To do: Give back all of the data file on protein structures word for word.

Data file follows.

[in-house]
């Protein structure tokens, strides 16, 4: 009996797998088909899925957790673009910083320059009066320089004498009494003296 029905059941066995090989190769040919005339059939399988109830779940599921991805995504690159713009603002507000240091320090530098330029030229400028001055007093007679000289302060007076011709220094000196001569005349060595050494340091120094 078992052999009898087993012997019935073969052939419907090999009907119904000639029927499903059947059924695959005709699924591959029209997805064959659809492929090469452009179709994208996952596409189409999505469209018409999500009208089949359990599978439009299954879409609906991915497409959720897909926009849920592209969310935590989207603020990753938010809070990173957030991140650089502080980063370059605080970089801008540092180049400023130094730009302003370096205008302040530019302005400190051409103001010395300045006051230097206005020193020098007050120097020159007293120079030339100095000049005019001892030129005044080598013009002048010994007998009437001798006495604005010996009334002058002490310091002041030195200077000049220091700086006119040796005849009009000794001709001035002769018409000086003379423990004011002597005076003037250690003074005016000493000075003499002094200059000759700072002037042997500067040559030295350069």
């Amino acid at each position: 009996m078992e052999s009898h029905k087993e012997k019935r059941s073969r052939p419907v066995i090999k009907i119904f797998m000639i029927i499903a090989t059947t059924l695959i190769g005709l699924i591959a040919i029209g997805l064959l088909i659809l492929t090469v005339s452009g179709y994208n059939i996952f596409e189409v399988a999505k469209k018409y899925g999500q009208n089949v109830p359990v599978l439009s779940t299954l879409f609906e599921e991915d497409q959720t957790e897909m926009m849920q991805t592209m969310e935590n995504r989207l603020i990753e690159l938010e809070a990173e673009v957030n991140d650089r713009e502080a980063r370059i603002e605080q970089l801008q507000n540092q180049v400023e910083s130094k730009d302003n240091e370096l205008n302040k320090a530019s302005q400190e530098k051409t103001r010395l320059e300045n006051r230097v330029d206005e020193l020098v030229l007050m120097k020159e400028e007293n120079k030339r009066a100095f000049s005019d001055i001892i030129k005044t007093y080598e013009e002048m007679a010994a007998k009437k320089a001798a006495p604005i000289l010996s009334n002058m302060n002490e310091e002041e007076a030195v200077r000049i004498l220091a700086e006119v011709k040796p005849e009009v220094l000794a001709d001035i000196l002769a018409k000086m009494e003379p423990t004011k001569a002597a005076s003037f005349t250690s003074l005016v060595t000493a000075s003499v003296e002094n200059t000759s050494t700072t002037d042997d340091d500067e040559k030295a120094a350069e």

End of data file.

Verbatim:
[in-house]
């Protein structure tokens, strides 16, 4: 009996797998088909899925957790673009910083320059009066320089004498009494003296 029905059941066995090989190769040919005339059939399988109830779940599921991805995504690159713009603002507000240091320090530098330029030229400028001055007093007679000289302060007076011709220094000196001569005349060595050494340091120094 078992052999009898087993012997019935073969052939419907090999009907119904000639029927499903059947059924695959005709699924591959029209997805064959659809492929090469452009179709994208996952596409189409999505469209018409999500009208089949359990599978439009299954879409609906991915497409959720897909926009849920592209969310935590989207603020990753938010809070990173957030991140650089502080980063370059605080970089801008540092180049400023130094730009302003370096205008302040530019302005400190051409103001010395300045006051230097206005020193020098007050120097020159007293120079030339100095000049005019001892030129005044080598013009002048010994007998009437001798006495604005010996009334002058002490310091002041030195200077000049220091700086006119040796005849009009000794001709001035002769018409000086003379423990004011002597005076003037250690003074005016000493000075003499002094200059000759700072002037042997500067040559030295350069």
């Amino acid at each position: 009996m078992e052999s009898h029905k087993e012997k019935r059941s073969r052939p419907v066995i090999k009907i119904f797998m000639i029927i499903a090989t059947t059924l695959i190769g005709l699924i591959a040919i029209g997805l064959l088909i659809l492929t090469v005339s452009g179709y994208n059939i996952f596409e189409v399988a999505k469209k018409y899925g999500q009208n089949v109830p359990v599978l439009s779940t299954l879409f609906e599921e991915d497409q959720t957790e897909m926009m849920q991805t592209m969310e935590n995504r989207l603020i990753e690159l938010e809070a990173e673009v957030n991140d650089r713009e502080a980063r370059i603002e605080q970089l801008q507000n540092q180049v400023e910083s130094k730009d302003n240091e370096l205008n302040k320090a530019s302005q400190e530098k051409t103001r010395l320059e300045n006051r230097v330029d206005e020193l020098v030229l007050m120097k020159e400028e007293n120079k030339r009066a100095f000049s005019d001055i001892i030129k005044t007093y080598e013009e002048m007679a010994a007998k009437k320089a001798a006495p604005i000289l010996s009334n002058m302060n002490e310091e002041e007076a030195v200077r000049i004498l220091a700086e006119v011709k040796p005849e009009v220094l000794a001709d001035i000196l002769a018409k000086m009494e003379p423990t004011k001569a002597a005076s003037f005349t250690s003074l005016v060595t000493a000075s003499v003296e002094n200059t000759s050494t700072t002037d042997d340091d500067e040559k030295a120094a350069e």